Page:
BARDAS,THE EMPEROR’S TUTOR STILBO
With his lies, Bardas kindles Stilbo’s anger against Theoctistus
BARD. (To himself.) Come, Bardas, be canny now that you have entered on your deceptive path. Fill the man with fury. (Aloud.) Where are you going, Stilbo?
STIL. I was hunting for Bardas.
BARD. Bound to you in undying affection, Bardas has anticipated you. Ask away.
STIL. What hope for my honor?
STIL. Then I have no remaining hope for life.
BARD. Oh envy, always injurious to outstanding merits.! The dire hand of jealousy!
STIL. Is it raging even through my praises with its claws?
BARD. Indeed it is.
STIL. Tell me who’s responsible for this crime.
BARD. After Caesar had discoursed as best he could on the subtle beauty of your intellect, the treasures of your wisdom, the flow of your eloquence, your sense of justice and right, and the rest of your heart’s storehouse of treasures, I chanced to be the next to speak. I expounded on your merits, not to be adequately compensated by the gift of the purple toga. Then Theoctistus started in with that stern brow of his: “No toadstool ever lifts up its head amidst the lofty cypresses. You should be ashamed to bestow the ruddy toga on a low-down servant, Caesar. By edict, his mother forbids this.”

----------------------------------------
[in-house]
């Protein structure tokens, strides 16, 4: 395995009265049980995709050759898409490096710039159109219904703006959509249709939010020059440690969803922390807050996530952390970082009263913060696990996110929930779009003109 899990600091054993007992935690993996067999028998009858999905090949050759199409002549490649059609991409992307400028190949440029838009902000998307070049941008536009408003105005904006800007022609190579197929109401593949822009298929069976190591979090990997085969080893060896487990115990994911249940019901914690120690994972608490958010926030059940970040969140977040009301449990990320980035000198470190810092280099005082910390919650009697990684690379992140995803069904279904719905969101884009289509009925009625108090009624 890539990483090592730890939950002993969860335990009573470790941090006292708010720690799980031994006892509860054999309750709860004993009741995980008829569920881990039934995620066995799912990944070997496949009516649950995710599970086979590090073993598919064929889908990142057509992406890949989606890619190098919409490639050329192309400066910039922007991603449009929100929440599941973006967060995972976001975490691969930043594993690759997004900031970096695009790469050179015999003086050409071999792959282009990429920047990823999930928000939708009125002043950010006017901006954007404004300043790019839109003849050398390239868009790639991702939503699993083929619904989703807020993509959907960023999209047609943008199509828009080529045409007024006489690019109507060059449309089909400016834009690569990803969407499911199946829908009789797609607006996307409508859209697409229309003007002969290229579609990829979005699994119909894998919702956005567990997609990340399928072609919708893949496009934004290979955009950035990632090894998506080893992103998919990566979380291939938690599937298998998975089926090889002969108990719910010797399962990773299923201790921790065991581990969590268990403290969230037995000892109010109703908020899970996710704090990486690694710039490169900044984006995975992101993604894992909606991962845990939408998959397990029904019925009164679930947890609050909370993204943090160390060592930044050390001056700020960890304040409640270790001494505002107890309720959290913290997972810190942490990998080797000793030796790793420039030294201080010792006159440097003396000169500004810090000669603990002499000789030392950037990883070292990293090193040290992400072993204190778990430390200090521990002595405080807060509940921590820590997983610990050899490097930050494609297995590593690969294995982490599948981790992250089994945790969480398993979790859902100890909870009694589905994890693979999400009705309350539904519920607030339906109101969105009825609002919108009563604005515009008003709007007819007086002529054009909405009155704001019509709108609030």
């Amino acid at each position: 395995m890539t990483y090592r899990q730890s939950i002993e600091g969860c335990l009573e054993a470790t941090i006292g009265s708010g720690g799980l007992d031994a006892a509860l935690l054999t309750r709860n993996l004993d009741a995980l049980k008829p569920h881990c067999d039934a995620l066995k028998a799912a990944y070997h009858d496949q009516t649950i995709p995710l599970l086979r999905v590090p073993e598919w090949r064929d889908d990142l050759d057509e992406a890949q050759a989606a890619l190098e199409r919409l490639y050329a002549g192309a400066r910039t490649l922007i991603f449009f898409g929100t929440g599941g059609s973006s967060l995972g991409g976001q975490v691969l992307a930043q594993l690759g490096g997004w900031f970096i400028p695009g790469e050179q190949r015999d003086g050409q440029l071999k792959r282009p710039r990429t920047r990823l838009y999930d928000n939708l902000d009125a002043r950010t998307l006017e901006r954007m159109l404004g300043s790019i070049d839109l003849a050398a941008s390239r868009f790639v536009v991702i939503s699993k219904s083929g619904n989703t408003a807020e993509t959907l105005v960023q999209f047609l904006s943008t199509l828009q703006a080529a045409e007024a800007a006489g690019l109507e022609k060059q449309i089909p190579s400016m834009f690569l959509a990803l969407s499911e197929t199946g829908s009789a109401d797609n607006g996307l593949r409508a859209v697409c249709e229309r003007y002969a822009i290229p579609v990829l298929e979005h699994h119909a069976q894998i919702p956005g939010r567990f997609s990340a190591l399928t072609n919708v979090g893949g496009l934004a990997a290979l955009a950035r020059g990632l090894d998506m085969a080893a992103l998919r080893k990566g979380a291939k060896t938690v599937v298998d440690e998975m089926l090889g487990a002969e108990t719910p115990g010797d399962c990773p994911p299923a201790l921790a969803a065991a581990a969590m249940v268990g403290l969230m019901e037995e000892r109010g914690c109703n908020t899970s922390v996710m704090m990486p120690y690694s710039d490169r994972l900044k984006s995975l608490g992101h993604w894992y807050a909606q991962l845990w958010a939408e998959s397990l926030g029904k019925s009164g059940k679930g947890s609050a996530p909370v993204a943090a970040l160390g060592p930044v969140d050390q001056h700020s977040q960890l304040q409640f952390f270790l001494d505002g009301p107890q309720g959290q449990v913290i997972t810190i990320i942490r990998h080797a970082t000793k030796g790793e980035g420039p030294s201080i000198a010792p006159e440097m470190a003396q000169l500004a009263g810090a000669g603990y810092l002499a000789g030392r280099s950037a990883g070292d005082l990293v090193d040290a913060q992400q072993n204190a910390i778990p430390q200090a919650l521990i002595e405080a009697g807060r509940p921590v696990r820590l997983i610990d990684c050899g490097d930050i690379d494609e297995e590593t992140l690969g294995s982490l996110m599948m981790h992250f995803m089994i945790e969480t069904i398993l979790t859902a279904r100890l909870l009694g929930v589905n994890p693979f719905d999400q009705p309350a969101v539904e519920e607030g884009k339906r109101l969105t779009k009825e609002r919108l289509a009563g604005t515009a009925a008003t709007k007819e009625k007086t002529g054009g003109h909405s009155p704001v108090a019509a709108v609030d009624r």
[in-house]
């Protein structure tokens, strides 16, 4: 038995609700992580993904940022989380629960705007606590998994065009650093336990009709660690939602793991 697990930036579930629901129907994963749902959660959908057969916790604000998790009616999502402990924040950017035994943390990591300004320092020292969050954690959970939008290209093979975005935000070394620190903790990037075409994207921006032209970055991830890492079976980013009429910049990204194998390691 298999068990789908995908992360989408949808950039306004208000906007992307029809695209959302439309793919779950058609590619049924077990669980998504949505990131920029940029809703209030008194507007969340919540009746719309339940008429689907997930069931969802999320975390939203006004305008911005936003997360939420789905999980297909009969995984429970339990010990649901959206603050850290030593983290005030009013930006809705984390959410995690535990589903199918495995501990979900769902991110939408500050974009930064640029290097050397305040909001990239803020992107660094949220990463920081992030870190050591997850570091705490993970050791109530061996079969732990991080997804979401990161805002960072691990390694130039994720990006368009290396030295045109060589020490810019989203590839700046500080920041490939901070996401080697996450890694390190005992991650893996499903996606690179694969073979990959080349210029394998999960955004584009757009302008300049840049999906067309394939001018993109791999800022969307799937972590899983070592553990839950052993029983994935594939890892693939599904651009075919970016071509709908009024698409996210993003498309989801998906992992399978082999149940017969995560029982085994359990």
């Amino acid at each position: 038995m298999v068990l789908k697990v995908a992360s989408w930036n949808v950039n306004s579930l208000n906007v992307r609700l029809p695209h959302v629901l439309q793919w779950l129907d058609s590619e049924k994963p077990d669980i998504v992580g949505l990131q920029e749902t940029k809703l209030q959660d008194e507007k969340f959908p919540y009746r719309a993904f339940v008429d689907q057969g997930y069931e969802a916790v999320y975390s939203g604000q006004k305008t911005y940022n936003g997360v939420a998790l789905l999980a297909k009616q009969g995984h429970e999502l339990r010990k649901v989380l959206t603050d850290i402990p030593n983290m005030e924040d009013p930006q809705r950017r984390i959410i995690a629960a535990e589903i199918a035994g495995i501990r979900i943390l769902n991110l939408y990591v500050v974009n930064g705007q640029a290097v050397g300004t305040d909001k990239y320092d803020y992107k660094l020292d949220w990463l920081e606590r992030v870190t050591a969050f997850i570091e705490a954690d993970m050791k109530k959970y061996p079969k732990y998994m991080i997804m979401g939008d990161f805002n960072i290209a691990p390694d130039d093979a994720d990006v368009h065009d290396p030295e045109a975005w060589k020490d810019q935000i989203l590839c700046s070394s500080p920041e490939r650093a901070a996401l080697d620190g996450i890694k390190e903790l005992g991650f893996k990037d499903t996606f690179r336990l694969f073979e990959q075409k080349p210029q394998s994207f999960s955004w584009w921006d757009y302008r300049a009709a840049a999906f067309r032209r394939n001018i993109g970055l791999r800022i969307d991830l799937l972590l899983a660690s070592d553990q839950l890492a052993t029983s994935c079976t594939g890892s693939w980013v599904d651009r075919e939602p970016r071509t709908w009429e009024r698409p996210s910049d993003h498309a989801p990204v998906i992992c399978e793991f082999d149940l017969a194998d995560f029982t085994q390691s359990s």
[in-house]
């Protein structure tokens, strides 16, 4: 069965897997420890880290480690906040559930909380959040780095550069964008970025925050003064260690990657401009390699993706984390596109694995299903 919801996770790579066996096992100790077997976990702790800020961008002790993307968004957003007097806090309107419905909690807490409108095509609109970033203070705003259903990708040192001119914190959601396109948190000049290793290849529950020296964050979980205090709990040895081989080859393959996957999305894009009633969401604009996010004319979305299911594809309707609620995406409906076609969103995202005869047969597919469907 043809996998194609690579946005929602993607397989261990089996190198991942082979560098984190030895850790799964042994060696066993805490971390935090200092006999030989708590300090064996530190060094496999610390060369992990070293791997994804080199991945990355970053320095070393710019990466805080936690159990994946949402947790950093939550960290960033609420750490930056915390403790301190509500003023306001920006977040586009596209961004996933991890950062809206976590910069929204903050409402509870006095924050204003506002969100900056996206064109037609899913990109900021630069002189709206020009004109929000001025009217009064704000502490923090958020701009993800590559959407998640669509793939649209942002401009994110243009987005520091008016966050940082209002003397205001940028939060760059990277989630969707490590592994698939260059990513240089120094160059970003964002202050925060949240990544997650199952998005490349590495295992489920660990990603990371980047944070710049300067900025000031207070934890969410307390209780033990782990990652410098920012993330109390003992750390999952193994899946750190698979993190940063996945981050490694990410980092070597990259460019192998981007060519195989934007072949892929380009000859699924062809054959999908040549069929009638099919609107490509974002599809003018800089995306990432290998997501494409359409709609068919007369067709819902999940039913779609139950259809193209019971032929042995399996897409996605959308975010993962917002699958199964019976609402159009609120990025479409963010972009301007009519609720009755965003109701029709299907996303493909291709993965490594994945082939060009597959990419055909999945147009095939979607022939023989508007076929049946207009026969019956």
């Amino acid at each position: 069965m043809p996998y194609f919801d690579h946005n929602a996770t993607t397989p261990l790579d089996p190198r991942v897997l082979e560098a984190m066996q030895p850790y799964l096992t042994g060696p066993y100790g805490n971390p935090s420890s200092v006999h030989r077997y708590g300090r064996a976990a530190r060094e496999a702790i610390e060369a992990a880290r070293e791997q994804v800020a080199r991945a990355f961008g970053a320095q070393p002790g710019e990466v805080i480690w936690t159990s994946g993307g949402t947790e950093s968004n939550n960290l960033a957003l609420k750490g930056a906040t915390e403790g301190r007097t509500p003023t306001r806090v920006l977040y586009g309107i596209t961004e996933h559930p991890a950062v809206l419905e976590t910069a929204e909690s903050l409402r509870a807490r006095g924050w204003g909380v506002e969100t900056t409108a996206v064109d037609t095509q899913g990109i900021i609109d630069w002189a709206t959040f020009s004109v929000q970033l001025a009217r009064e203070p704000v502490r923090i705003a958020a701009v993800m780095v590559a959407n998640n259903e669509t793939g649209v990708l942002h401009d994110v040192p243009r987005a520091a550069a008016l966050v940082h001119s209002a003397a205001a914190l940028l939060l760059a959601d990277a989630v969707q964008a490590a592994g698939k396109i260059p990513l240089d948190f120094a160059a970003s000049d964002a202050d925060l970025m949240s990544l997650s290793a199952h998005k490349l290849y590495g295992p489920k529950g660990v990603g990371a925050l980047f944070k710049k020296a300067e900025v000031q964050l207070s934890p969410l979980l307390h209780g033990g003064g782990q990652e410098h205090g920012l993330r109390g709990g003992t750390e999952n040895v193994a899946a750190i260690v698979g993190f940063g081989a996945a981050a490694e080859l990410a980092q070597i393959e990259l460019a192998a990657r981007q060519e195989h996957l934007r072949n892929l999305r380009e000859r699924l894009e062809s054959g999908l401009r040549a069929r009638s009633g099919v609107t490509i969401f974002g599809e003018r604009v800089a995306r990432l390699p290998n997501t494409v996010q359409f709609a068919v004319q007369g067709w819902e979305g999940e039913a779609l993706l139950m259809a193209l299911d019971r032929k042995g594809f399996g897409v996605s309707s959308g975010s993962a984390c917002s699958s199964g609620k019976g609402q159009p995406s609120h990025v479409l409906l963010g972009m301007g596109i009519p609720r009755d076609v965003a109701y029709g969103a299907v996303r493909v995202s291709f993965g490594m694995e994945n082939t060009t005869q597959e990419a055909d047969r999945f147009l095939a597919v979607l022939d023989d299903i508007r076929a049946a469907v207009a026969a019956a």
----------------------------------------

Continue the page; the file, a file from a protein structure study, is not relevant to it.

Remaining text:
STIL “No toadstool ever lifts up its head amidst the lofty cypresses?” What Fury, what frenzy can drive me to dire anger? Sooner break open Tartarus’ Chaos, you ruler of Avernus, and disgorge your flames here. Disgorge a storm laden down with a sulphuric pestilence, I can cram down that speaker’s tongue and throat. Me a toadstool? Oh, the unclean growl of that three-headed hound!
BARD. You should manage your chagrin by counsel.
STIL. I want to hurl myself upon my adversary.
BARD. Your anger becomes fruitless, if you reveal your hatred.
STIL. A mild grudge can wear away while hidden within the heart, but a great one overflows.
BARD. A man who silently harbors his resentments and hides his hostility behind a smiling face lashes out at his adversary more safely.
STIL. I’ll suddenly attack the man while he’s defenseless.
BARD. This lacks the desired result, if your adversary’s fury happens to turn your weapons against your own throat. He who is openly angry gives warning of the danger. You need to fear a snake, Stilbo, when it injects its venom with a silent bite. Whoever hears it hissing befor hand makes his escape.
STIL. There would be no pleasure in taking silent revenge.
BARD. A secret death gratifies a vengeful mind.